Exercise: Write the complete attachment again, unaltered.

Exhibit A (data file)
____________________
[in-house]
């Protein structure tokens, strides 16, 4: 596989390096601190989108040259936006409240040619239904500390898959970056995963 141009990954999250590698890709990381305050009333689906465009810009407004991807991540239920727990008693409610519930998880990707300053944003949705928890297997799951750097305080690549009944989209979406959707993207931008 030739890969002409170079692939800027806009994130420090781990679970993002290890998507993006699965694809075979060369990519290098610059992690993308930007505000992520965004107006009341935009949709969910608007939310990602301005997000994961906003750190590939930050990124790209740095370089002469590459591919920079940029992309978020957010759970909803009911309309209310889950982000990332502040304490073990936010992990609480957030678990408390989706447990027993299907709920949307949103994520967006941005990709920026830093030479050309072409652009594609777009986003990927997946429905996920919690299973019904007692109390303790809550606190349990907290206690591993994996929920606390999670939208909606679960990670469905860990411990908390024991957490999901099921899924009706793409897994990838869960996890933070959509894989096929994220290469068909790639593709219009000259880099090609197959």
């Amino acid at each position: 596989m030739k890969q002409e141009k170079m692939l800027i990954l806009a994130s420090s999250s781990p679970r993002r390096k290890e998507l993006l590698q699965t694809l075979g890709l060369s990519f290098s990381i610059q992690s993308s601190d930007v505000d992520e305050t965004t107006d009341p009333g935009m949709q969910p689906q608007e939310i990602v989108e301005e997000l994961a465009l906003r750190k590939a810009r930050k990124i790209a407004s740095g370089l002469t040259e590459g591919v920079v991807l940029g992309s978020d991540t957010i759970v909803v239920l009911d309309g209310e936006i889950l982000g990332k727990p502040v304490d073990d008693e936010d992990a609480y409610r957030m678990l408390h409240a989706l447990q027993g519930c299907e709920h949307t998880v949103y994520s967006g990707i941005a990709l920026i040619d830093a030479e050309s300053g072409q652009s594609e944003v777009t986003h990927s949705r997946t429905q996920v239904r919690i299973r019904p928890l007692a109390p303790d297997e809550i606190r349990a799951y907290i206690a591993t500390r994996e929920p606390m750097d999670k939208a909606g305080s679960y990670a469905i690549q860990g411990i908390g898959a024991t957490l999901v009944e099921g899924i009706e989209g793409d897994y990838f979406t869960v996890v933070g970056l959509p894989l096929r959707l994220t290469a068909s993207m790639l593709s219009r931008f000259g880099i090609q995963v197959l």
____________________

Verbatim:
[in-house]
């Protein structure tokens, strides 16, 4: 596989390096601190989108040259936006409240040619239904500390898959970056995963 141009990954999250590698890709990381305050009333689906465009810009407004991807991540239920727990008693409610519930998880990707300053944003949705928890297997799951750097305080690549009944989209979406959707993207931008 030739890969002409170079692939800027806009994130420090781990679970993002290890998507993006699965694809075979060369990519290098610059992690993308930007505000992520965004107006009341935009949709969910608007939310990602301005997000994961906003750190590939930050990124790209740095370089002469590459591919920079940029992309978020957010759970909803009911309309209310889950982000990332502040304490073990936010992990609480957030678990408390989706447990027993299907709920949307949103994520967006941005990709920026830093030479050309072409652009594609777009986003990927997946429905996920919690299973019904007692109390303790809550606190349990907290206690591993994996929920606390999670939208909606679960990670469905860990411990908390024991957490999901099921899924009706793409897994990838869960996890933070959509894989096929994220290469068909790639593709219009000259880099090609197959």
């Amino acid at each position: 596989m030739k890969q002409e141009k170079m692939l800027i990954l806009a994130s420090s999250s781990p679970r993002r390096k290890e998507l993006l590698q699965t694809l075979g890709l060369s990519f290098s990381i610059q992690s993308s601190d930007v505000d992520e305050t965004t107006d009341p009333g935009m949709q969910p689906q608007e939310i990602v989108e301005e997000l994961a465009l906003r750190k590939a810009r930050k990124i790209a407004s740095g370089l002469t040259e590459g591919v920079v991807l940029g992309s978020d991540t957010i759970v909803v239920l009911d309309g209310e936006i889950l982000g990332k727990p502040v304490d073990d008693e936010d992990a609480y409610r957030m678990l408390h409240a989706l447990q027993g519930c299907e709920h949307t998880v949103y994520s967006g990707i941005a990709l920026i040619d830093a030479e050309s300053g072409q652009s594609e944003v777009t986003h990927s949705r997946t429905q996920v239904r919690i299973r019904p928890l007692a109390p303790d297997e809550i606190r349990a799951y907290i206690a591993t500390r994996e929920p606390m750097d999670k939208a909606g305080s679960y990670a469905i690549q860990g411990i908390g898959a024991t957490l999901v009944e099921g899924i009706e989209g793409d897994y990838f979406t869960v996890v933070g970056l959509p894989l096929r959707l994220t290469a068909s993207m790639l593709s219009r931008f000259g880099i090609q995963v197959l």